Join Lisa Gates for an in-depth discussion in this video Framing, part of Negotiation Foundations (2012).
Framing is an elegant communication tool. It's the skill of creating perspective so that a decision can be made. So here is how it works. If you're negotiating with a potential client, and you learn how dissatisfied they were about meeting project deadlines with a former consultant, you have an opportunity to frame your services in a new light. You can tell them how you've come in under budget or ahead of schedule, you can offer to put them in touch with clients for whom you've done similar work, and you can finish by offering a starting number for the project.
By doing this, you frame the request around time, budget, and reputation as benefits to your bargaining partner, while also anchoring the monetary value within it. Framing not only focuses attention, it also influences judgments, it organizes a person's thoughts around a specific category or outcome, and people tend to create responses to fit the frame. A question is innocuous as "How tall is he?" frames that response in terms of height.
Research shows that people give higher numbers when asked how tall or large someone is than they do when asked how short or small someone is. Many negotiations look and sound like contests between right and wrong. It's critical that you learn to frame and reframe the subject to have a conversation in a way that encourages people to move from competition to collaboration. I'll give you a few reliable ways to reframe negotiations that are heading south.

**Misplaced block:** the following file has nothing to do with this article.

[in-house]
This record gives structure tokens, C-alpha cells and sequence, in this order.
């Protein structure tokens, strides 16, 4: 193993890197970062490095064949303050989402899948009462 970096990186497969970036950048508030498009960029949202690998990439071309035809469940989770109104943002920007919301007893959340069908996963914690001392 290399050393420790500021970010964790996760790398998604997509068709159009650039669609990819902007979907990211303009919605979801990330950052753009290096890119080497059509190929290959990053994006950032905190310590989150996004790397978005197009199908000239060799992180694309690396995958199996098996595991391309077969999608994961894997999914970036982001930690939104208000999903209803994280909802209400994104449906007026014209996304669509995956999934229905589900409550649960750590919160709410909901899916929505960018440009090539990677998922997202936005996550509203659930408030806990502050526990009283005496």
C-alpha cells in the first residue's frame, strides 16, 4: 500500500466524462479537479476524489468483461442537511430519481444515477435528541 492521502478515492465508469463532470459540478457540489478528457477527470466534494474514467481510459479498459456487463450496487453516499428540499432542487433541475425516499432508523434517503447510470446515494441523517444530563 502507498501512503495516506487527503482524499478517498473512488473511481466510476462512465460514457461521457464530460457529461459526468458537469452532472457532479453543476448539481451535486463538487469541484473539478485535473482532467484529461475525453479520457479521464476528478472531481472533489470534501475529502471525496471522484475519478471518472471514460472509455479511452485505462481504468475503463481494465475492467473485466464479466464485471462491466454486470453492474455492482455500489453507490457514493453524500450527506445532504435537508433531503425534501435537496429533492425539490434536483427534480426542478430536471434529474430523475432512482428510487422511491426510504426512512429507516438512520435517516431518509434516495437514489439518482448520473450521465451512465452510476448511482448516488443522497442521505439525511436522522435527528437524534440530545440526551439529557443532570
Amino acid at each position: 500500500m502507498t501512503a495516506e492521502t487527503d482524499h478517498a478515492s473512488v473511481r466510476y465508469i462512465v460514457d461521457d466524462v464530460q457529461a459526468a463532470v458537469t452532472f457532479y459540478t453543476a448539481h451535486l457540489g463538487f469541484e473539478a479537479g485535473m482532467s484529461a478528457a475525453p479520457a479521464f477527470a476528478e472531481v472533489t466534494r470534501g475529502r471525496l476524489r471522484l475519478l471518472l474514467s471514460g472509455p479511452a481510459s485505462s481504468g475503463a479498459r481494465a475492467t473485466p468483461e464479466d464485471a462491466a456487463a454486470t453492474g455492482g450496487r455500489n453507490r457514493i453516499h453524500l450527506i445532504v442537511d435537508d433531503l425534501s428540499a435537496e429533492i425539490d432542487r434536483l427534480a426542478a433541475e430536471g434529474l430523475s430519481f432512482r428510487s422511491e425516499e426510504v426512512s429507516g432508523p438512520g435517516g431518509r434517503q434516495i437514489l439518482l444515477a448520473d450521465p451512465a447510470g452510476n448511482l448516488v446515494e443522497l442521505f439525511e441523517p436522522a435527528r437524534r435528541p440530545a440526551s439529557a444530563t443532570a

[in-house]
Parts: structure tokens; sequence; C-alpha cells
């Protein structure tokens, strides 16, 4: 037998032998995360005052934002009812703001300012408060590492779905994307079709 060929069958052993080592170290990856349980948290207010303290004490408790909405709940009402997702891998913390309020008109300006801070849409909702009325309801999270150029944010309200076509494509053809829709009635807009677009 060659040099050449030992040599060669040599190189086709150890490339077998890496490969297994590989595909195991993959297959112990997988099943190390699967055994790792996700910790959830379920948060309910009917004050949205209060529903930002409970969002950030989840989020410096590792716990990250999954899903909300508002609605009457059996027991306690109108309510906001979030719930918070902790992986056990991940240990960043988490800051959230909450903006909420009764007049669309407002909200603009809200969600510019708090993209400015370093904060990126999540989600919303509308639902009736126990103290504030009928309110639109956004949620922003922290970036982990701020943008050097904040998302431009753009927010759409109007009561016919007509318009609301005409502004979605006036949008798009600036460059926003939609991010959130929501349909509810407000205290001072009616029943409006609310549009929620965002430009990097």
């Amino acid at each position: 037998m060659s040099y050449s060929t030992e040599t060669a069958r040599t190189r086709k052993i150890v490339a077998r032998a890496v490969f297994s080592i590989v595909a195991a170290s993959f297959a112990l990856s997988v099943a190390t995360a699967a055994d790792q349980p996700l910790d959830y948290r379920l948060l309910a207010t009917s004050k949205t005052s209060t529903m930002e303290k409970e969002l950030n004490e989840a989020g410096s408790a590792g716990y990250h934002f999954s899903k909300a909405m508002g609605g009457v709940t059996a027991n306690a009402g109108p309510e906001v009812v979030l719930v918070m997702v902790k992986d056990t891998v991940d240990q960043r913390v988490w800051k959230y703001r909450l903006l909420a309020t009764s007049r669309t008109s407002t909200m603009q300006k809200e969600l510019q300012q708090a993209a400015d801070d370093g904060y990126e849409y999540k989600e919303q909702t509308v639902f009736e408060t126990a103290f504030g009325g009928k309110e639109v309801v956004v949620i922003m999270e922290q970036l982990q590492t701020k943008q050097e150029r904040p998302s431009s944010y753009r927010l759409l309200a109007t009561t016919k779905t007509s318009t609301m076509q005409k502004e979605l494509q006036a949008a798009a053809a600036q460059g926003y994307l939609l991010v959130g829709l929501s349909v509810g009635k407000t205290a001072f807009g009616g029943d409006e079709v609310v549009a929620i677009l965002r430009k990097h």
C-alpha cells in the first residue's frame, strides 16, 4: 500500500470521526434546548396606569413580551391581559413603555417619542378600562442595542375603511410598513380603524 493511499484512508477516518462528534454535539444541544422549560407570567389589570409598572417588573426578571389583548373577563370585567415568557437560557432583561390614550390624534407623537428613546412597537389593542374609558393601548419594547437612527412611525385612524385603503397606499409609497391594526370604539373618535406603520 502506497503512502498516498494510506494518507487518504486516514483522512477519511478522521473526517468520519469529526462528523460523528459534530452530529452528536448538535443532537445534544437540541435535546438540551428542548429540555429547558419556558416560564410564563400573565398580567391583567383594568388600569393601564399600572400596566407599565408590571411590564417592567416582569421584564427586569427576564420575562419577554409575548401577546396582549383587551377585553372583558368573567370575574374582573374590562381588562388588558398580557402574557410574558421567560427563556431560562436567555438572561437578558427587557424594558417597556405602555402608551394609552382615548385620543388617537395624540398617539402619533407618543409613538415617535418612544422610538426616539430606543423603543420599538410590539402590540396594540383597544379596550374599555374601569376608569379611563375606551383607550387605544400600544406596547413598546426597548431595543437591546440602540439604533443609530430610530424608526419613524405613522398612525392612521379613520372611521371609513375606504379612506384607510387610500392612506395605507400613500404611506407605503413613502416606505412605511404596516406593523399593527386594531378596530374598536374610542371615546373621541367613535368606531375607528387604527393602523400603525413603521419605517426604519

When you're in the middle of a conversation that's becoming adversarial, shift the focus from the people who are negotiating the fight to the problem, that is be hard on the problem and soft on the people. If you or your bargaining partner are stuck on being right, acknowledge that you're on opposite sides and use diagnostic questions to shift the focus and find out what they really want. If you're willing to make concessions but your bargaining partner is not, reframe the situation by changing the emphasis from the roadblock to exploring other possibilities.
When somebody is stuck in the past, encourage them to look forward to next steps. Remind them what is done is done, and the solution lies in what's ahead. Now it's your turn to take a look at the exercise files and try your hand at framing and reframing. After reading the statements within those files, come up with your own reframe version that turns the conversation around. Once you have worked through them, you'll have a good sense of how valuable this skill is in any context.
- Preparing for a successful negotiation
- Using diagnostic questioning
- Opening the negotiation
- Dealing with conflict
- Framing and anchoring the discussion
- Making concessions and asking for reciprocity
- Encouraging cooperation
Skill Level Beginner
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